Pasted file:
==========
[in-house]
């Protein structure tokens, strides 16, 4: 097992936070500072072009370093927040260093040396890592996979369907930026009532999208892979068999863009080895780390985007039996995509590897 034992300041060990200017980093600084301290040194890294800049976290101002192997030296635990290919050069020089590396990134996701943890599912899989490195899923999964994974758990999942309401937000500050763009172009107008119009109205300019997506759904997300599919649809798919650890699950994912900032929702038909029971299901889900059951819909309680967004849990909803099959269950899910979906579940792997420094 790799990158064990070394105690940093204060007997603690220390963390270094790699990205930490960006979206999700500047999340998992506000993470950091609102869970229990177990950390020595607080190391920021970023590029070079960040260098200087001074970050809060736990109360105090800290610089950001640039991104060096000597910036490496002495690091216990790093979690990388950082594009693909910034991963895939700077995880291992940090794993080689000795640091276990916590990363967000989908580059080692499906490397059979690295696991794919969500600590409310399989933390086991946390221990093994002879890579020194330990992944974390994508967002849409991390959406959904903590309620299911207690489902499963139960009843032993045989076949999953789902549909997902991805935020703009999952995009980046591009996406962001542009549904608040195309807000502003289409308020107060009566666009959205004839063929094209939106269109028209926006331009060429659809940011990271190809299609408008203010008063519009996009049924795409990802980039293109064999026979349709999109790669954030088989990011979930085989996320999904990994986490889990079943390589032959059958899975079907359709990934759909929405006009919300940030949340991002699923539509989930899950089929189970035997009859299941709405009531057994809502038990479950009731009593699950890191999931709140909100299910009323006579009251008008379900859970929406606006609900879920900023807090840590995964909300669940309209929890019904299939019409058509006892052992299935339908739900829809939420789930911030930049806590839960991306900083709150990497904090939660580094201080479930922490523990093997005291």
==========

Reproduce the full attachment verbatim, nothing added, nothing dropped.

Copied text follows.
[in-house]
């Protein structure tokens, strides 16, 4: 097992936070500072072009370093927040260093040396890592996979369907930026009532999208892979068999863009080895780390985007039996995509590897 034992300041060990200017980093600084301290040194890294800049976290101002192997030296635990290919050069020089590396990134996701943890599912899989490195899923999964994974758990999942309401937000500050763009172009107008119009109205300019997506759904997300599919649809798919650890699950994912900032929702038909029971299901889900059951819909309680967004849990909803099959269950899910979906579940792997420094 790799990158064990070394105690940093204060007997603690220390963390270094790699990205930490960006979206999700500047999340998992506000993470950091609102869970229990177990950390020595607080190391920021970023590029070079960040260098200087001074970050809060736990109360105090800290610089950001640039991104060096000597910036490496002495690091216990790093979690990388950082594009693909910034991963895939700077995880291992940090794993080689000795640091276990916590990363967000989908580059080692499906490397059979690295696991794919969500600590409310399989933390086991946390221990093994002879890579020194330990992944974390994508967002849409991390959406959904903590309620299911207690489902499963139960009843032993045989076949999953789902549909997902991805935020703009999952995009980046591009996406962001542009549904608040195309807000502003289409308020107060009566666009959205004839063929094209939106269109028209926006331009060429659809940011990271190809299609408008203010008063519009996009049924795409990802980039293109064999026979349709999109790669954030088989990011979930085989996320999904990994986490889990079943390589032959059958899975079907359709990934759909929405006009919300940030949340991002699923539509989930899950089929189970035997009859299941709405009531057994809502038990479950009731009593699950890191999931709140909100299910009323006579009251008008379900859970929406606006609900879920900023807090840590995964909300669940309209929890019904299939019409058509006892052992299935339908739900829809939420789930911030930049806590839960991306900083709150990497904090939660580094201080479930922490523990093997005291």